Sunday, July 23, 2017

Understanding Apologetics

A week ago today I posted the ninth installment in the CES Letter series. After sharing it on Facebook, the author of the CES Letter, Jeremy Runnells, commented that LDS Apologists were making his point in the CES Letter and that we should keep it up since we were leading more people out of the Church than we were keeping in (he gave no statistical data to give evidence for the point he was making, so take that with a grain of salt).

The terms "apologetics" and "apologist" are often thrown around by anti-Mormons as a sort of pejorative term, one that deems those who write about LDS issues as apologizing or explaining away objections that are seen as substansial.

This is a misunderstanding of the term. The term "apologetics" comes from the Greek word "apologia" which means "to give a defense." So, an apologist is anyone who defends a particular point of view; since all people have beliefs and opinions they will defend occasionally we are by definition all apologists. Thus, characters like Runnells and John Dehlin are apologists just like their alleged enemies Daniel C. Peterson and Stephen Smoot.

Further, it is worth pointing out that many LDS apologists point out both sides of the story and are trained in the area that they write about  (John Gee is a trained Egyptologist and John Sorenson is a trained anthropologist for example). Runnells simply dismisses these people rather than engaging with them, and so he shows himself to be a bad apologist for anti-Mormonism.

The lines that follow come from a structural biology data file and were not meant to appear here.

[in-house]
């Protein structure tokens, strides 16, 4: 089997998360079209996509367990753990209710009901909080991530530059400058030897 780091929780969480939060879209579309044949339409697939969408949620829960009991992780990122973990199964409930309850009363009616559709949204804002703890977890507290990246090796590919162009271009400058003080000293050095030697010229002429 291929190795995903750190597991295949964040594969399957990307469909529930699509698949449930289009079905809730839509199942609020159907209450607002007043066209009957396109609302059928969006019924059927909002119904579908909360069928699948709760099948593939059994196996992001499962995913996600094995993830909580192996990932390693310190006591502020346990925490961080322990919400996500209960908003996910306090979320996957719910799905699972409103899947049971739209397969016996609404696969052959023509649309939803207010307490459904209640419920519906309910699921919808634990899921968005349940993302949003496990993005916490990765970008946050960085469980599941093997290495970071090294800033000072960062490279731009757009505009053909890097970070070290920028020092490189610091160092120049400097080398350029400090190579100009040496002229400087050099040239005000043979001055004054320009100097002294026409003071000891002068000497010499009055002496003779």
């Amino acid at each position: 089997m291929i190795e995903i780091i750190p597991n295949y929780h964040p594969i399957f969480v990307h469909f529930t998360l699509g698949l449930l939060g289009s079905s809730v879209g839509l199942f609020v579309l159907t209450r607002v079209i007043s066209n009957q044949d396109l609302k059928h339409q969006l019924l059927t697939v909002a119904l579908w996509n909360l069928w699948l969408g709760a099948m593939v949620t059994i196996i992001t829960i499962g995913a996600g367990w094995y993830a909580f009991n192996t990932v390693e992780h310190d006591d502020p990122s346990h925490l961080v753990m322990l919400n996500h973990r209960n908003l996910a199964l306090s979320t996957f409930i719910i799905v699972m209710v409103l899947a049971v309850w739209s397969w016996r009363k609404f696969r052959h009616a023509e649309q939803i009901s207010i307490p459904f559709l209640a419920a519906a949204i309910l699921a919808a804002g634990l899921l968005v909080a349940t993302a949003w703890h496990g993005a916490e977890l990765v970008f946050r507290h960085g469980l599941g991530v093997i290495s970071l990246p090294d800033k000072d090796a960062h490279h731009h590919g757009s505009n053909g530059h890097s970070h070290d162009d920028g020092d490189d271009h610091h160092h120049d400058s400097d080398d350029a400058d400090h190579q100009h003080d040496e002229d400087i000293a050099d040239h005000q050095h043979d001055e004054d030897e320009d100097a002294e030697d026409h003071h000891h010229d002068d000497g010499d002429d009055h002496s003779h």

In short, the next time someone calls you an apologist,  flash them a smile and say "So are you."

4 comments:

  1. Sometimes those who know what "apologist" means will ask silly questions like "Why do you feel like you need to defend your church?"

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    1. I think that the author of the first epistle of St. Peter answered that in in chapter 3, verse 15 of said epistle.

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  2. I thought JR sought assistance to answer his questions literally for months- no CES director or anyone else has tried to honestly address the issues as he requested.

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    1. That is true of the story he tells, and I do not doubt that happened. But, Runnells gave arguments that have been addressed before and did not interact with them, so he did shoddy, if any, research on the topics he addresses. Nothing he mentioned is new.

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